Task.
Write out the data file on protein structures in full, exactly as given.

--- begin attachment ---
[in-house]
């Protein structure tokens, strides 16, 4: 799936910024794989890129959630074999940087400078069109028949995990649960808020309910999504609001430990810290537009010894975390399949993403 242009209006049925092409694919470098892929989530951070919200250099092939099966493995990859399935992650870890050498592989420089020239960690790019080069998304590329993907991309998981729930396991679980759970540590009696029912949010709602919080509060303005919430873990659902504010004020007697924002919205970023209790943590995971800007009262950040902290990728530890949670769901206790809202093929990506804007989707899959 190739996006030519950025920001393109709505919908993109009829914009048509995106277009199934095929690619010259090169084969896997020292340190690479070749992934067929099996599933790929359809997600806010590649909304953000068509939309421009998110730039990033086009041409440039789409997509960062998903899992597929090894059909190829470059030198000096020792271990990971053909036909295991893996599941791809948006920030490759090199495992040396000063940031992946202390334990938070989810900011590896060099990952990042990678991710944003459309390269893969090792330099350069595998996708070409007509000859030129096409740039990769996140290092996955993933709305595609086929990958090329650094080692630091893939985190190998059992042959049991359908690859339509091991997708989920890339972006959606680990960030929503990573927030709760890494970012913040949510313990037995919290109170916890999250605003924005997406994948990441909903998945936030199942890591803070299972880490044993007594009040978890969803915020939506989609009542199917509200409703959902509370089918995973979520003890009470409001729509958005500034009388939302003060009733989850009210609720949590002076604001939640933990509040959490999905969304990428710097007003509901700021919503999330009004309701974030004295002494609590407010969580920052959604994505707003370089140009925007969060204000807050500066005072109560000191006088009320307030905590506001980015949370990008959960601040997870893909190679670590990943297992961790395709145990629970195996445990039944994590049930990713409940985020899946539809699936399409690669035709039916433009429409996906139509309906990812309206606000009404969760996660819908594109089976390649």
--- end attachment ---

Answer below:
[in-house]
């Protein structure tokens, strides 16, 4: 799936910024794989890129959630074999940087400078069109028949995990649960808020309910999504609001430990810290537009010894975390399949993403 242009209006049925092409694919470098892929989530951070919200250099092939099966493995990859399935992650870890050498592989420089020239960690790019080069998304590329993907991309998981729930396991679980759970540590009696029912949010709602919080509060303005919430873990659902504010004020007697924002919205970023209790943590995971800007009262950040902290990728530890949670769901206790809202093929990506804007989707899959 190739996006030519950025920001393109709505919908993109009829914009048509995106277009199934095929690619010259090169084969896997020292340190690479070749992934067929099996599933790929359809997600806010590649909304953000068509939309421009998110730039990033086009041409440039789409997509960062998903899992597929090894059909190829470059030198000096020792271990990971053909036909295991893996599941791809948006920030490759090199495992040396000063940031992946202390334990938070989810900011590896060099990952990042990678991710944003459309390269893969090792330099350069595998996708070409007509000859030129096409740039990769996140290092996955993933709305595609086929990958090329650094080692630091893939985190190998059992042959049991359908690859339509091991997708989920890339972006959606680990960030929503990573927030709760890494970012913040949510313990037995919290109170916890999250605003924005997406994948990441909903998945936030199942890591803070299972880490044993007594009040978890969803915020939506989609009542199917509200409703959902509370089918995973979520003890009470409001729509958005500034009388939302003060009733989850009210609720949590002076604001939640933990509040959490999905969304990428710097007003509901700021919503999330009004309701974030004295002494609590407010969580920052959604994505707003370089140009925007969060204000807050500066005072109560000191006088009320307030905590506001980015949370990008959960601040997870893909190679670590990943297992961790395709145990629970195996445990039944994590049930990713409940985020899946539809699936399409690669035709039916433009429409996906139509309906990812309206606000009404969760996660819908594109089976390649």